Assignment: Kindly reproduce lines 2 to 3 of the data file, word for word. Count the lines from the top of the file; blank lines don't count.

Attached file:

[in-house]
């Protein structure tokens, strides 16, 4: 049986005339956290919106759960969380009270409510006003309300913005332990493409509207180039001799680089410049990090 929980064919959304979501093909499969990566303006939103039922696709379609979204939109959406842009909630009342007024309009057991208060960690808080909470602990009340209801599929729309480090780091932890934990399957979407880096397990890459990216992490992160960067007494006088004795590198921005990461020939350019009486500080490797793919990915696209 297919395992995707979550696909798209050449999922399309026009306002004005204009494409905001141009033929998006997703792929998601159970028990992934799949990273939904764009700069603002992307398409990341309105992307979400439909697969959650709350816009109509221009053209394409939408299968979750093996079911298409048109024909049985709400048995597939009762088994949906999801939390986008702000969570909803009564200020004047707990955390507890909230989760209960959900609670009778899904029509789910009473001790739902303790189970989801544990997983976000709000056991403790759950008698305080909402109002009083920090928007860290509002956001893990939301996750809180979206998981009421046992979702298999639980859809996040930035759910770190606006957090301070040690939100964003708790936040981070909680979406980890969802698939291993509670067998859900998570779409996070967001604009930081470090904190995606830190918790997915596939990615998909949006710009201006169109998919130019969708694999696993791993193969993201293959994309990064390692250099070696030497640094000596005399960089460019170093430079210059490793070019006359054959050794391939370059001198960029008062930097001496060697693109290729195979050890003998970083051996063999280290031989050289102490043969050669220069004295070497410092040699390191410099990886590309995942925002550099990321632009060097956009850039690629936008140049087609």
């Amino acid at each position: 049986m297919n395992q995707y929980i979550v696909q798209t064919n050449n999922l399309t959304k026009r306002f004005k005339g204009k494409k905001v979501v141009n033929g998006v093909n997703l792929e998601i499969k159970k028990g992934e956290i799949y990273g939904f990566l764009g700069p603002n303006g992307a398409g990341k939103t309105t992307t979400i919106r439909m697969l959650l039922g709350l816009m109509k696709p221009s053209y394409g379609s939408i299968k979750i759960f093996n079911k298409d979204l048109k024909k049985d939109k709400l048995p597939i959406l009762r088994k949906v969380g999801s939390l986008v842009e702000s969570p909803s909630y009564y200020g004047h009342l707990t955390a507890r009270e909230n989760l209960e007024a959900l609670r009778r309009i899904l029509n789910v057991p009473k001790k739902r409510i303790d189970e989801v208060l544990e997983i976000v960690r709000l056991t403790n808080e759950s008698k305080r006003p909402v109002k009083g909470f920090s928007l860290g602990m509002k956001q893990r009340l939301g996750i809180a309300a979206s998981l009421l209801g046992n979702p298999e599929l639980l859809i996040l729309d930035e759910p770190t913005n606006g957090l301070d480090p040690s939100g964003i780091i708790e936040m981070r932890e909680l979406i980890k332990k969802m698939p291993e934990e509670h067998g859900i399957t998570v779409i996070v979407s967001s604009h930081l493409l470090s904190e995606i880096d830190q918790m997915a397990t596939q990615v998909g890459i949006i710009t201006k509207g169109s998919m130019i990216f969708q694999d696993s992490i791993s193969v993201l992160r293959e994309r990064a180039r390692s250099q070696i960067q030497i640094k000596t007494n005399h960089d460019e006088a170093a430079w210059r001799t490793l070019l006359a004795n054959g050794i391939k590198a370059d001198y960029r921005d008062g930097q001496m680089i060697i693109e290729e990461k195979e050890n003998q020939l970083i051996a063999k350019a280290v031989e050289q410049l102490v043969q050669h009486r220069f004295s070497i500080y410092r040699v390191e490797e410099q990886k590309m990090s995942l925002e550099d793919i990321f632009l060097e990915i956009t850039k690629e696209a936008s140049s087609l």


């Protein structure tokens, strides 16, 4: 049986005339956290919106759960969380009270409510006003309300913005332990493409509207180039001799680089410049990090 929980064919959304979501093909499969990566303006939103039922696709379609979204939109959406842009909630009342007024309009057991208060960690808080909470602990009340209801599929729309480090780091932890934990399957979407880096397990890459990216992490992160960067007494006088004795590198921005990461020939350019009486500080490797793919990915696209 297919395992995707979550696909798209050449999922399309026009306002004005204009494409905001141009033929998006997703792929998601159970028990992934799949990273939904764009700069603002992307398409990341309105992307979400439909697969959650709350816009109509221009053209394409939408299968979750093996079911298409048109024909049985709400048995597939009762088994949906999801939390986008702000969570909803009564200020004047707990955390507890909230989760209960959900609670009778899904029509789910009473001790739902303790189970989801544990997983976000709000056991403790759950008698305080909402109002009083920090928007860290509002956001893990939301996750809180979206998981009421046992979702298999639980859809996040930035759910770190606006957090301070040690939100964003708790936040981070909680979406980890969802698939291993509670067998859900998570779409996070967001604009930081470090904190995606830190918790997915596939990615998909949006710009201006169109998919130019969708694999696993791993193969993201293959994309990064390692250099070696030497640094000596005399960089460019170093430079210059490793070019006359054959050794391939370059001198960029008062930097001496060697693109290729195979050890003998970083051996063999280290031989050289102490043969050669220069004295070497410092040699390191410099990886590309995942925002550099990321632009060097956009850039690629936008140049087609």
């Amino acid at each position: 049986m297919n395992q995707y929980i979550v696909q798209t064919n050449n999922l399309t959304k026009r306002f004005k005339g204009k494409k905001v979501v141009n033929g998006v093909n997703l792929e998601i499969k159970k028990g992934e956290i799949y990273g939904f990566l764009g700069p603002n303006g992307a398409g990341k939103t309105t992307t979400i919106r439909m697969l959650l039922g709350l816009m109509k696709p221009s053209y394409g379609s939408i299968k979750i759960f093996n079911k298409d979204l048109k024909k049985d939109k709400l048995p597939i959406l009762r088994k949906v969380g999801s939390l986008v842009e702000s969570p909803s909630y009564y200020g004047h009342l707990t955390a507890r009270e909230n989760l209960e007024a959900l609670r009778r309009i899904l029509n789910v057991p009473k001790k739902r409510i303790d189970e989801v208060l544990e997983i976000v960690r709000l056991t403790n808080e759950s008698k305080r006003p909402v109002k009083g909470f920090s928007l860290g602990m509002k956001q893990r009340l939301g996750i809180a309300a979206s998981l009421l209801g046992n979702p298999e599929l639980l859809i996040l729309d930035e759910p770190t913005n606006g957090l301070d480090p040690s939100g964003i780091i708790e936040m981070r932890e909680l979406i980890k332990k969802m698939p291993e934990e509670h067998g859900i399957t998570v779409i996070v979407s967001s604009h930081l493409l470090s904190e995606i880096d830190q918790m997915a397990t596939q990615v998909g890459i949006i710009t201006k509207g169109s998919m130019i990216f969708q694999d696993s992490i791993s193969v993201l992160r293959e994309r990064a180039r390692s250099q070696i960067q030497i640094k000596t007494n005399h960089d460019e006088a170093a430079w210059r001799t490793l070019l006359a004795n054959g050794i391939k590198a370059d001198y960029r921005d008062g930097q001496m680089i060697i693109e290729e990461k195979e050890n003998q020939l970083i051996a063999k350019a280290v031989e050289q410049l102490v043969q050669h009486r220069f004295s070497i500080y410092r040699v390191e490797e410099q990886k590309m990090s995942l925002e550099d793919i990321f632009l060097e990915i956009t850039k690629e696209a936008s140049s087609l």